A former mentor and I sat on the floor of the living room at her temporary residence. Conversation was born mostly from her mouth and with every turn of phrase, I was learning new concepts. After lunch, the casting sunlight in the living room shifted past artwork in reflecting glass and she said looking directly in my face, that blood rings out in sound not just for tonality, but musically. If the telling starts there, then you know the aroma of blood tells a story of its own. The story is so distinct that it tells nuances that genealogist could never flesh out with as much accuracy. Mentor said there are those that read blood for histories, heritage, strength, and temperament. Understanding her, she intimated that if we listen with intent and respect we can hear clearly, what graveyards only whisper. However my curiosities, she did not prick my finger, but looked into my flushed face to tell me who my people were and from whence they travelled. After listening intently, I, over 2,000 miles away from my heritage home, became dumbfounded. Doubt faded and I finally conceded to open my ears to let every word fall on my head and heart. Humming is all I remember hearing as I left the house that late afternoon. All the whispers about “the store” doubting mentor’s talent and integrity quickly left my mind. The time for defending her was over. Now I knew that her reserve and distance from me in public heeded swells of emotion, knowledge, and wisdom that could only be shared in quiet seclusion. There was no need of a proving ground or repeated challenges; she moved within her power and no amount of reason could deny that.
As for blood, every drop is important.
Since mentor, I know it is nothing that I can waste.
In my mouth now, are faint tastes of salt.
Jehovah’s witnesses forbid blood transfusions. Mormons may speak of blood sin, blood debt, and blood poisonings and for me they are all too elusive to expand upon. I thought I read once that the spirit in the blood is unique to us all; it is cannot spilled on the ground or be left for waste. I remained in fear during my youth about having to die because I would have to refuse a blood transfusion. Eventually I took my confusion to task and walked away from that faith out of practicality and survival. Up to the point of leaving, the fear had swelled in my bone. Fleeting visions from memory say I came to hate my blood shortly after the call to womanhood. To me, menses was my enemy. It was not until college where I became determined to subdue the pain, frustration, and burgeoning self-hatred for being female.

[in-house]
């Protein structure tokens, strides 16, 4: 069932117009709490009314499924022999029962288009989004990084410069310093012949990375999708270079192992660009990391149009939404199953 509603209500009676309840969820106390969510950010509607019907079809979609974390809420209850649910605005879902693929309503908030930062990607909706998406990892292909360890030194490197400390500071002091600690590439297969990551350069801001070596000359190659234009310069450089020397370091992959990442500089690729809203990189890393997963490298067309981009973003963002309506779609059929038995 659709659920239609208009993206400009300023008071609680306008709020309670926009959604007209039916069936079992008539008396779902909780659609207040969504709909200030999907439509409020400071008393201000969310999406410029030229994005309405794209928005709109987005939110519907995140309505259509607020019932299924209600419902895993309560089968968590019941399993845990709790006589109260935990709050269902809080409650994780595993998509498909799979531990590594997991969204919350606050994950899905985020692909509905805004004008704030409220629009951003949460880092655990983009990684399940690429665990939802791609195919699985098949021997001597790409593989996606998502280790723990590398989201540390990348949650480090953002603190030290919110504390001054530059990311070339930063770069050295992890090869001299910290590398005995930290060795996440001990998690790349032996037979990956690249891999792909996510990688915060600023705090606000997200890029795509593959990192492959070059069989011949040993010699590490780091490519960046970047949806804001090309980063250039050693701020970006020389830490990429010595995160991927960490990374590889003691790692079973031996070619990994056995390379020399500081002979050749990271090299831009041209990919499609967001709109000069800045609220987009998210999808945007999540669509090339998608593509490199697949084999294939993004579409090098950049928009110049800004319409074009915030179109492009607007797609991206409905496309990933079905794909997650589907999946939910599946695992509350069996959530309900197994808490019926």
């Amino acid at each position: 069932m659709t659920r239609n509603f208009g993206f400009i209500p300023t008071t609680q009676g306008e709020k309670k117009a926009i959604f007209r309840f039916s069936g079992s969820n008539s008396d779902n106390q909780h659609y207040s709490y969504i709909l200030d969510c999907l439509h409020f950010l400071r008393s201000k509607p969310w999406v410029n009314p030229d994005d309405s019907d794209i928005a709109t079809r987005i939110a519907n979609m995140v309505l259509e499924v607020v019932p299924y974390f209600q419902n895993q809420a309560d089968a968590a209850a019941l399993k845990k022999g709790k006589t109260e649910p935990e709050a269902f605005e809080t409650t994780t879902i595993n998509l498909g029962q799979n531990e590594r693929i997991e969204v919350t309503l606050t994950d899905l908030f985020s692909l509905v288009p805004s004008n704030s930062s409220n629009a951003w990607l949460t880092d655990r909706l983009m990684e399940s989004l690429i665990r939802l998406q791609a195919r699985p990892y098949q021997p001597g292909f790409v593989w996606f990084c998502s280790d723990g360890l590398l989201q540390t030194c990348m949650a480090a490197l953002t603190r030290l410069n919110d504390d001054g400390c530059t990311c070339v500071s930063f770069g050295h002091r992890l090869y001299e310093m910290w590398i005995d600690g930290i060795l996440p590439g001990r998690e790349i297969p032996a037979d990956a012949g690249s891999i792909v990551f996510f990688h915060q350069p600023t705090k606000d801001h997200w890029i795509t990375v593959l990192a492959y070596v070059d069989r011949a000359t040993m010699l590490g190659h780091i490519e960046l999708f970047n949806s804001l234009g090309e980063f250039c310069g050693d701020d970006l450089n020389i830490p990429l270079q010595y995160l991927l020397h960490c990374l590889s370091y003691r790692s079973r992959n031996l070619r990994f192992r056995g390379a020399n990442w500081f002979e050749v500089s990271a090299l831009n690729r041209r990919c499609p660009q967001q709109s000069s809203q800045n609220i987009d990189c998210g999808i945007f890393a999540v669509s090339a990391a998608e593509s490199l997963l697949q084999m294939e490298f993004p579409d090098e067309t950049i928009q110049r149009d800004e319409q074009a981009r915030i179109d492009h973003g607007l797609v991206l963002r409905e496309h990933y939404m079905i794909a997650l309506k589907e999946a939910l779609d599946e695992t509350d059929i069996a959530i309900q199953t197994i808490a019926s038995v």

The doctor came back into the waiting room to talk to me. The Pap smear was painful and I was not very receptive to anything she had to say. I wanted out- out of the room, out of the office, out of this unsaid contract of being female. Sitting across from the doctor, I hunched over in the chair and began to wring my fingers around my wrists. It was one last attempt for help: so I answered her questions and waited to ask my own. The opening came and I asked her about blood. I wanted so badly to know why the smell was so bad. I wanted to know why there was so much blood some nights. Lastly, I cried, “why, oh why won’t the pain leave?” I finally told her that I could not stand the sight of my blood and she backed off. The doctor-patient conversation suddenly ended. The room turned cold and I drew back into the chair and became quiet. After that, the memory ends.
Years went by before I understood the blessing of blood flow. Cleansing, tuning senses, and childbirth, are but a few of the many accomplishments of womanhood. In that growth, I carry on that visage of mother, Grandma, and me. If I ever bear, I know my current and distant histories will read in the blood. My child will know the reasons for self-rejection and have counseling to meet the rigor of life passages. I can say with honesty and won reserve that the terrors of youth and their shadows end at the acceptance of a physical body, a dedication to preserve life, and living a bloodline commensurate with its wisdom.
©N.A. Jones 2016 All Rights Reserved